Tests come back normal after umpire Jerry Layne is hit in head with broken bat

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UPDATE: Good news. Mark Sheldon of MLB.com reports that tests on Layne came back normal. However, he’ll sit out the rest of weekend series as a precaution.

8:58 PM: Scary moment in tonight’s game between the Twins and Reds, as home plate umpire Jerry Layne was hit on the left side of his head by a broken bat in the fourth inning.

The incident took place when Devin Mesoraco’s bat cracked on a ground ball. The barrel of the bat connected with Layne, who stumbled for a moment before falling to the ground. He was unable to continue in the game, but walked off the field under his own power. Second base umpire Bob Davidson took over behind the plate.

Mark Sheldon of MLB.com reports that Layne was taken to Good Samaritan Hospital in Cincinnati for examination. He never lost consciousness and the early word is that he didn’t suffer a concussion, but John Fay of the Cincinnati Enquirer hears that he’ll be checked for fractures of his orbital bone.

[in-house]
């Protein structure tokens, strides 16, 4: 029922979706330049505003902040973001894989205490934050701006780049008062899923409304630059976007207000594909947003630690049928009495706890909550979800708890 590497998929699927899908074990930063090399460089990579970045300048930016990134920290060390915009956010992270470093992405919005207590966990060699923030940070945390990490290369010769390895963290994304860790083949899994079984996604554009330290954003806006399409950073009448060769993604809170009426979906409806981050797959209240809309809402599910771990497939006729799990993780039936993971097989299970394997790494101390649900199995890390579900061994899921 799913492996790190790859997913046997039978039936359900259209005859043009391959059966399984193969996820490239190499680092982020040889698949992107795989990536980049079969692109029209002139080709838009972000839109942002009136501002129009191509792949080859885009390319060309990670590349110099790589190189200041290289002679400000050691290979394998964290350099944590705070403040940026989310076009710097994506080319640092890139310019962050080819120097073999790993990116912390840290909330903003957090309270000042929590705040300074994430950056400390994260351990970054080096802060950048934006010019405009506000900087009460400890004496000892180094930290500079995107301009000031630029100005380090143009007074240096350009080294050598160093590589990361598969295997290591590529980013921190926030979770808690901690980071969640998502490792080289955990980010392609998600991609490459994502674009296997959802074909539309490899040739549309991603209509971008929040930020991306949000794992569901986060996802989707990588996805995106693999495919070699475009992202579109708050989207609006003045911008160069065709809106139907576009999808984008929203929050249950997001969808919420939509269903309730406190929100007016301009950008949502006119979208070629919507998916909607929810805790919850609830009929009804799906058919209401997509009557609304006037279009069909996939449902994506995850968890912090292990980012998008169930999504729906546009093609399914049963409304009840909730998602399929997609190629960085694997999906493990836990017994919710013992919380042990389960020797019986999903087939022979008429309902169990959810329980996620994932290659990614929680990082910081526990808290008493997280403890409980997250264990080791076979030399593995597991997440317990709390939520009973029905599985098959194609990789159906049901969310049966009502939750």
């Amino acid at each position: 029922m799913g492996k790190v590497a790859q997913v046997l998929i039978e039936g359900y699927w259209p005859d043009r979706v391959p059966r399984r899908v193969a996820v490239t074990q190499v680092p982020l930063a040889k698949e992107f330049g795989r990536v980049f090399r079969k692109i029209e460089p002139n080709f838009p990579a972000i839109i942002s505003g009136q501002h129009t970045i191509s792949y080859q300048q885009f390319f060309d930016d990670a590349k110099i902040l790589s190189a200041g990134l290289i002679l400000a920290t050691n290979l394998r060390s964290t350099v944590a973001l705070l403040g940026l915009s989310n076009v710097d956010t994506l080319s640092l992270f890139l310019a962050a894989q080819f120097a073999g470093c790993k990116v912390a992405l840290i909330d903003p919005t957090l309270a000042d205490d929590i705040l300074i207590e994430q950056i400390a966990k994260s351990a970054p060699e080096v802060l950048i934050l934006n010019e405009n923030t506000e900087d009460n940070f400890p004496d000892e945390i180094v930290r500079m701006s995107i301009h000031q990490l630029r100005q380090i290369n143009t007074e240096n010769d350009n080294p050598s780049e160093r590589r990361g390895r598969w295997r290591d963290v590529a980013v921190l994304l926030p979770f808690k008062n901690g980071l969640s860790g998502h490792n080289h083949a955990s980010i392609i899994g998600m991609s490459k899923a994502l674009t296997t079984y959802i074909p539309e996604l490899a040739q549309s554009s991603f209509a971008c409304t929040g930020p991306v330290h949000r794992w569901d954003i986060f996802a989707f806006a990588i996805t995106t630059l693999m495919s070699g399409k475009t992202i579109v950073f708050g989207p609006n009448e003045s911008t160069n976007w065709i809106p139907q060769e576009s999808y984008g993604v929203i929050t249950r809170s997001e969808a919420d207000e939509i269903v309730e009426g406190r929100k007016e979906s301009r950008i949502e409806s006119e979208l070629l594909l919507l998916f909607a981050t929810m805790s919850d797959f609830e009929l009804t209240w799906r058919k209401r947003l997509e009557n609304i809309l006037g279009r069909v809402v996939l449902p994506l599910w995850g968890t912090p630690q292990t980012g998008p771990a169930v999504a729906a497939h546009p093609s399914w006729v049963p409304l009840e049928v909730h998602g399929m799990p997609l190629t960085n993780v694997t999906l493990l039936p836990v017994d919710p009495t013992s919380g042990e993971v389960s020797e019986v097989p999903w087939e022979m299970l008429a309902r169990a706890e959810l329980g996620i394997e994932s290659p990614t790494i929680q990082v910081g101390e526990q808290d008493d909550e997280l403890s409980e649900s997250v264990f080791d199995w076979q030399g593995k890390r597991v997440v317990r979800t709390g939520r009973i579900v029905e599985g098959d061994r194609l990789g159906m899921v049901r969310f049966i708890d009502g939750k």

Mets invite Tim Tebow to spring training

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Tim Tebow isn’t letting go of his major league dreams just yet. The former NFL quarterback is slated to appear with the Mets during spring training this year, extending what initially looked like an ill-fated career choice for at least one more season. Per the club’s official announcement on Friday, he’ll join a group of spring training invitees that includes top-30 prospects like Peter Alonso, P.J. Conlon, Patrick Mazeika and David Thompson.

Tebow, 30, hasn’t taken to professional baseball as gracefully as expected. He batted a cumulative .226/.309/.347 with eight home runs and a .656 OPS in 486 plate appearances for Single-A Columbia and High-A St. Lucie in 2017. While that wasn’t enough to compel the Mets to give the aging outfielder a big league tryout, there’s no denying that Tebow brought substantial benefit to their minor league affiliates — in the form of increased attendance figures and ticket sales, that is.

Even after the Mets were booted from the NL East race last September, they resisted the idea of promoting Tebow for a late-season attendance boost of their own. That’s not to say they’re planning on taking the same approach in 2018; Tebow will undoubtedly get his cup of coffee in the majors at some point, but for now, a Grapefruit League tryout is likely as close as he’ll ever get to playing with the team’s big league roster on an everyday basis.